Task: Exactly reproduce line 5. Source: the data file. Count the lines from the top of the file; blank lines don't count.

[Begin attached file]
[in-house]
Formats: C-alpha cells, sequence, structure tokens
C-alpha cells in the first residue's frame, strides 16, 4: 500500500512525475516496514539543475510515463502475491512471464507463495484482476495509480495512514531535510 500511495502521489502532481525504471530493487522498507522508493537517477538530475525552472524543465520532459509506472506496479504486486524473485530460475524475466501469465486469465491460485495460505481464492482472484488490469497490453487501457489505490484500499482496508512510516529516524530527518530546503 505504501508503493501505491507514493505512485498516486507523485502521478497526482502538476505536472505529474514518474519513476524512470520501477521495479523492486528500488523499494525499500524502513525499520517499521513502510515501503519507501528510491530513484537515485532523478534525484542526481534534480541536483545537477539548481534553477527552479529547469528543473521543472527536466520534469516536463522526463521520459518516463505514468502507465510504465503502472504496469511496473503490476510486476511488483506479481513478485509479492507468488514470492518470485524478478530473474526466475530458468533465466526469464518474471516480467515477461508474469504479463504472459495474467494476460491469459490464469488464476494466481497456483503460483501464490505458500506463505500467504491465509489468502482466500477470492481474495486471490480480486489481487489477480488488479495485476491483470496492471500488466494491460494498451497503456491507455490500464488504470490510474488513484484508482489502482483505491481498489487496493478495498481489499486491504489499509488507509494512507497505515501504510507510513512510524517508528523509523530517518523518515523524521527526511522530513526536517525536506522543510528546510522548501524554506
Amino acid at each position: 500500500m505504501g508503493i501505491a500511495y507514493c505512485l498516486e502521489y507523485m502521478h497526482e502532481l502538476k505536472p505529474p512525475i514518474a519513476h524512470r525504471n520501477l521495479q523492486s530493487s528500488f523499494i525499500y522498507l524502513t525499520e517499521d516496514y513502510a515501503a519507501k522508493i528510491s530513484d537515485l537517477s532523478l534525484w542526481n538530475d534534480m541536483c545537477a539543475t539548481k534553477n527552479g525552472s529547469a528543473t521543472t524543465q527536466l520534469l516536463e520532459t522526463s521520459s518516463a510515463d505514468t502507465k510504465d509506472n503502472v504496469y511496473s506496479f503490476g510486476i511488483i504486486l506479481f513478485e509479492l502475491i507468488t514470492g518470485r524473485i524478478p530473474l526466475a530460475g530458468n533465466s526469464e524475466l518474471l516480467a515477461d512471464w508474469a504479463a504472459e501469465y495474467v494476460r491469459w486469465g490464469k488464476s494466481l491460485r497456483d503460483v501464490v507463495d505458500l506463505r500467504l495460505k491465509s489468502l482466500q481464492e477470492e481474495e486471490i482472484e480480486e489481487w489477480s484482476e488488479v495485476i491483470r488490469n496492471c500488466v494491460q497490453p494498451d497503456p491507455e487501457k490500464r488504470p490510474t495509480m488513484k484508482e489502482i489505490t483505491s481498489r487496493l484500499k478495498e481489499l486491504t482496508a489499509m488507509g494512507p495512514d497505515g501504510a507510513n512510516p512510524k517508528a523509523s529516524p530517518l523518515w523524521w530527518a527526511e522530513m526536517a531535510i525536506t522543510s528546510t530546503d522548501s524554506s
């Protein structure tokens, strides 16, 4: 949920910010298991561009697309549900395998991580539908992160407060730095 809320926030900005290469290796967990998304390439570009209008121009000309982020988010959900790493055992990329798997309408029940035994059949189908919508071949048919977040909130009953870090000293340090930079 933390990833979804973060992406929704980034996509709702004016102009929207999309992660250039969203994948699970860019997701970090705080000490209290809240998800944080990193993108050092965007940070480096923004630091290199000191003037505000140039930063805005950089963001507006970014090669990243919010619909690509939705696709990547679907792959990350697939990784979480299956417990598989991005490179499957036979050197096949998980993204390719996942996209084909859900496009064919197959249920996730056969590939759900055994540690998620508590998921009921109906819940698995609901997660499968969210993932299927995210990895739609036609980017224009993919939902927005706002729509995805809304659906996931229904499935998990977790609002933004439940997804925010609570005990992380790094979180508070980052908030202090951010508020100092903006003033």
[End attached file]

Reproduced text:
């Protein structure tokens, strides 16, 4: 949920910010298991561009697309549900395998991580539908992160407060730095 809320926030900005290469290796967990998304390439570009209008121009000309982020988010959900790493055992990329798997309408029940035994059949189908919508071949048919977040909130009953870090000293340090930079 933390990833979804973060992406929704980034996509709702004016102009929207999309992660250039969203994948699970860019997701970090705080000490209290809240998800944080990193993108050092965007940070480096923004630091290199000191003037505000140039930063805005950089963001507006970014090669990243919010619909690509939705696709990547679907792959990350697939990784979480299956417990598989991005490179499957036979050197096949998980993204390719996942996209084909859900496009064919197959249920996730056969590939759900055994540690998620508590998921009921109906819940698995609901997660499968969210993932299927995210990895739609036609980017224009993919939902927005706002729509995805809304659906996931229904499935998990977790609002933004439940997804925010609570005990992380790094979180508070980052908030202090951010508020100092903006003033």